The tiny Indian hill-station town of Tawang is the unlikely center of the current confrontation. It was there that Chinese troops entered India during the 1962 war, and ever since, Tawang has been the headquarters of an Indian-army brigade.
The soldiers are hard to miss because they are so numerous — 15,000 among a population of 80,000 in Tawang and the surrounding countryside. Chombay Kee, a youth activist in Tawang, says the army is a boon to local businesses. “When they go home on leave,” he says, “they take back gifts from here.”
Most of the time, the troops just busy themselves with field exercises in the local farms and orchards. But every so often, things heat up.
This summer, China pressured the board of the Asian Development Bank to block a $2.9 billion loan to India, arguing that part of the money would go to a flood-control project in Arunachal Pradesh.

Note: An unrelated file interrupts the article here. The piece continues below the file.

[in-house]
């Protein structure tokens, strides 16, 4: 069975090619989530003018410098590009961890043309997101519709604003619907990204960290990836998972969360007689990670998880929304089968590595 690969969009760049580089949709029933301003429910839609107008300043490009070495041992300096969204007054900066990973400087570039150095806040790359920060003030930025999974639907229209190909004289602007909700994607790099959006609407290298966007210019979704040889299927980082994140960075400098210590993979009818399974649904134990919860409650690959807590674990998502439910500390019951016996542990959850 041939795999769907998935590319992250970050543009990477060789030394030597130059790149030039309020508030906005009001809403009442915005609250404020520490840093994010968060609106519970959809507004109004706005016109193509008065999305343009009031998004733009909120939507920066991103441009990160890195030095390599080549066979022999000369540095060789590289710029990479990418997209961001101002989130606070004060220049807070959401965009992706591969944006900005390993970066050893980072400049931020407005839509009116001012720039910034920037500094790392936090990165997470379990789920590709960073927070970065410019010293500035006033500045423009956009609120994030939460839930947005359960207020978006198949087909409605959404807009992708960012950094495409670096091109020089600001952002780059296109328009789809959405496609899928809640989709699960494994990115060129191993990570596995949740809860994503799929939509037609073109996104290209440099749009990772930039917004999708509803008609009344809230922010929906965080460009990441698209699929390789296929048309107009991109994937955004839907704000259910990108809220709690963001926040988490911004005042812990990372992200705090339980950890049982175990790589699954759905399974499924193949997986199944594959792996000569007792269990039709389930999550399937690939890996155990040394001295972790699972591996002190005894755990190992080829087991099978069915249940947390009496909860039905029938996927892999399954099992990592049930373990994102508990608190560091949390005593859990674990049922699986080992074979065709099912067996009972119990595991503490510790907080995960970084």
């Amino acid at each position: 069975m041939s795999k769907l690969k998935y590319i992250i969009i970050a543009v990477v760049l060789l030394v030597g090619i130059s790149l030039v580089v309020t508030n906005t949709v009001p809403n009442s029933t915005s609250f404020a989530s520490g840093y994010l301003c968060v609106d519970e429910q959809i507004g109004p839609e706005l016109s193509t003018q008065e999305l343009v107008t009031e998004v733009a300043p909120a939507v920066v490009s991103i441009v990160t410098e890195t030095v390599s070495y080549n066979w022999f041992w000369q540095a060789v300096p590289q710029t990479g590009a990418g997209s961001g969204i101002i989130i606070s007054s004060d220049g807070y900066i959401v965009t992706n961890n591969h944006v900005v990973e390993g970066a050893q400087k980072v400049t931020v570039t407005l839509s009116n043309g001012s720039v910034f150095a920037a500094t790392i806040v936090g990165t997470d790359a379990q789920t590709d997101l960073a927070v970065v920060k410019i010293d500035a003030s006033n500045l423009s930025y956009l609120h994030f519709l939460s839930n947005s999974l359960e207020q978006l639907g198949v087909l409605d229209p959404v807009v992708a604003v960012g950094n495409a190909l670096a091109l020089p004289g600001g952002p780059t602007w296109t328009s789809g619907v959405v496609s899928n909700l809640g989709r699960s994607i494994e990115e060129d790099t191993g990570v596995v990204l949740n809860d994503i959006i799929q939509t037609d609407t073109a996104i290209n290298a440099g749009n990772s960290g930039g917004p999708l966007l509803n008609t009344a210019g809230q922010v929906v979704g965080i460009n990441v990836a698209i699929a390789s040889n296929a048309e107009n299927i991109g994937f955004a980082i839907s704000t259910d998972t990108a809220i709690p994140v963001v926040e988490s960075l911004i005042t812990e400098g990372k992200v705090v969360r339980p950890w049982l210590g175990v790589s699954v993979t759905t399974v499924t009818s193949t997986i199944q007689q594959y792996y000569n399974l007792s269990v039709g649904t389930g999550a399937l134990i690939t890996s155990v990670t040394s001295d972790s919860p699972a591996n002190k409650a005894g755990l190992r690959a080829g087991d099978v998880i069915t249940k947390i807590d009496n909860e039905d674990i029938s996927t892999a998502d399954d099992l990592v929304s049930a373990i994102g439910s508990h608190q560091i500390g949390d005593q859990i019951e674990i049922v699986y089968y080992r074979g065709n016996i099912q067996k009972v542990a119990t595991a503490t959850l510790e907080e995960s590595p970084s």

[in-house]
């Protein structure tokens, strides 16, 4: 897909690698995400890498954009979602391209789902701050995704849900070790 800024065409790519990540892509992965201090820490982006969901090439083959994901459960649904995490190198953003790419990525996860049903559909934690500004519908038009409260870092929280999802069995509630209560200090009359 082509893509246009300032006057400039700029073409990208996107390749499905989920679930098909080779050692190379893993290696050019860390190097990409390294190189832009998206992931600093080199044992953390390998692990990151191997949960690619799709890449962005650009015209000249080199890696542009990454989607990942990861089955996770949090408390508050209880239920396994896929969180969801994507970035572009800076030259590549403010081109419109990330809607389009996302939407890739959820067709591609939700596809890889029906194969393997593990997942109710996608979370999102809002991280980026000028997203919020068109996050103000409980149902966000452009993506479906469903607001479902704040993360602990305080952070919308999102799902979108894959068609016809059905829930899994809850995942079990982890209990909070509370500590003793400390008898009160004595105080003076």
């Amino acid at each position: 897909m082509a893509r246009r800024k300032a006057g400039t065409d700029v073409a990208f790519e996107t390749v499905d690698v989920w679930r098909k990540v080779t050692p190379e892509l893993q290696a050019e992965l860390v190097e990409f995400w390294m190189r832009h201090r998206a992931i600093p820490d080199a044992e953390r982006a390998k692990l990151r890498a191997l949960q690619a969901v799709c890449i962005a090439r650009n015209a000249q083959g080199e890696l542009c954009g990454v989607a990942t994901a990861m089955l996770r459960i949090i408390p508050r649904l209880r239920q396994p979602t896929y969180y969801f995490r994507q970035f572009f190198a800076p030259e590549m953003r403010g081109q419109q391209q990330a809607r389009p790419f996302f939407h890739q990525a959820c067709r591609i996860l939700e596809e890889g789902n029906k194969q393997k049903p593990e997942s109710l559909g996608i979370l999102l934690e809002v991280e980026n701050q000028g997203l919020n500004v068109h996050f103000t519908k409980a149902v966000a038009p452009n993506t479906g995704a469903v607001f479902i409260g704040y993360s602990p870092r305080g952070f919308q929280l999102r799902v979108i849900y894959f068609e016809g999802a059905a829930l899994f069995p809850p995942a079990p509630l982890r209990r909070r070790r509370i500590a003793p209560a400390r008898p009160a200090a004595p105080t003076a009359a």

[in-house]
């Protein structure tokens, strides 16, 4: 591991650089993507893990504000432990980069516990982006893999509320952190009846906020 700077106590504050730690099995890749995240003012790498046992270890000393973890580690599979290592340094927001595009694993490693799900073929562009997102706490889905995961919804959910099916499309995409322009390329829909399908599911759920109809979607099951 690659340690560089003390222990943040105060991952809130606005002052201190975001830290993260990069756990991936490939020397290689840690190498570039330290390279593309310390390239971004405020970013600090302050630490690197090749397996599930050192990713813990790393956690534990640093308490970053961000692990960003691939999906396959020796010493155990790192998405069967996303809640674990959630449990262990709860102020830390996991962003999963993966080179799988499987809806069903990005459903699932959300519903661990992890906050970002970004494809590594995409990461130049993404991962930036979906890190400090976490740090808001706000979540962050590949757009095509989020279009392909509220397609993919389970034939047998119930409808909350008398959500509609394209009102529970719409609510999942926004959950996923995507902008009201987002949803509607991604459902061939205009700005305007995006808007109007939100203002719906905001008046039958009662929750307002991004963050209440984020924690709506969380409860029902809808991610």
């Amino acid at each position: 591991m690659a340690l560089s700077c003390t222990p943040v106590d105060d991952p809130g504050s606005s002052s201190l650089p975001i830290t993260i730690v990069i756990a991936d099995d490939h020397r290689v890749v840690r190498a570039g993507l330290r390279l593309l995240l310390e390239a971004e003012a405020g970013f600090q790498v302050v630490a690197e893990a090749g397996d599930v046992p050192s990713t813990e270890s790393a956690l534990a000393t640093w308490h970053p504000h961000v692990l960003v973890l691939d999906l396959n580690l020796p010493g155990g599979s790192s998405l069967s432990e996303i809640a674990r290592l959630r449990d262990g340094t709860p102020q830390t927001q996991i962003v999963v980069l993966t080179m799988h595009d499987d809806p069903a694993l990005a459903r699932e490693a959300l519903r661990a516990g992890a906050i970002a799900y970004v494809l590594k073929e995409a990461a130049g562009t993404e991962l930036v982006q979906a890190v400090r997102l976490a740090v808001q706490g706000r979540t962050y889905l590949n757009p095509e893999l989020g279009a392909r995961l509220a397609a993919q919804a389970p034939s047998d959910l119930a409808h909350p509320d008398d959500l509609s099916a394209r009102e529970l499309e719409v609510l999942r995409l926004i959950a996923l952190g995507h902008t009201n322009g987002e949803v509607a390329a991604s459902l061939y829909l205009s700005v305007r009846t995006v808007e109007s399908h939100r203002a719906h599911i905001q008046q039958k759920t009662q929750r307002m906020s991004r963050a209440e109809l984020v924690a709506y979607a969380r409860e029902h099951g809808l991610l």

The governor of the state, a retired army general named J.J. Singh, then announced that India would deploy 50,000 more troops up there, though he tells TIME the additional troops were planned well before any hint of tension — and they haven’t arrived yet. (“That’s a future plan,” Singh says.)
With or without extra soldiers, India is watching the border. Singh says the Chinese army recently staged a massive training exercise in Tibet, with 50,000 personnel.
The military details obscure a more significant, if less glamorous, theater of conflict: infrastructure.
It’s telling that India has demanded that China cease work on the $2 billion Kohala power plant in Pakistani Kashmir. (The 62-year dispute with Pakistan over Kashmir is as sensitive for India as Tibet is for China.)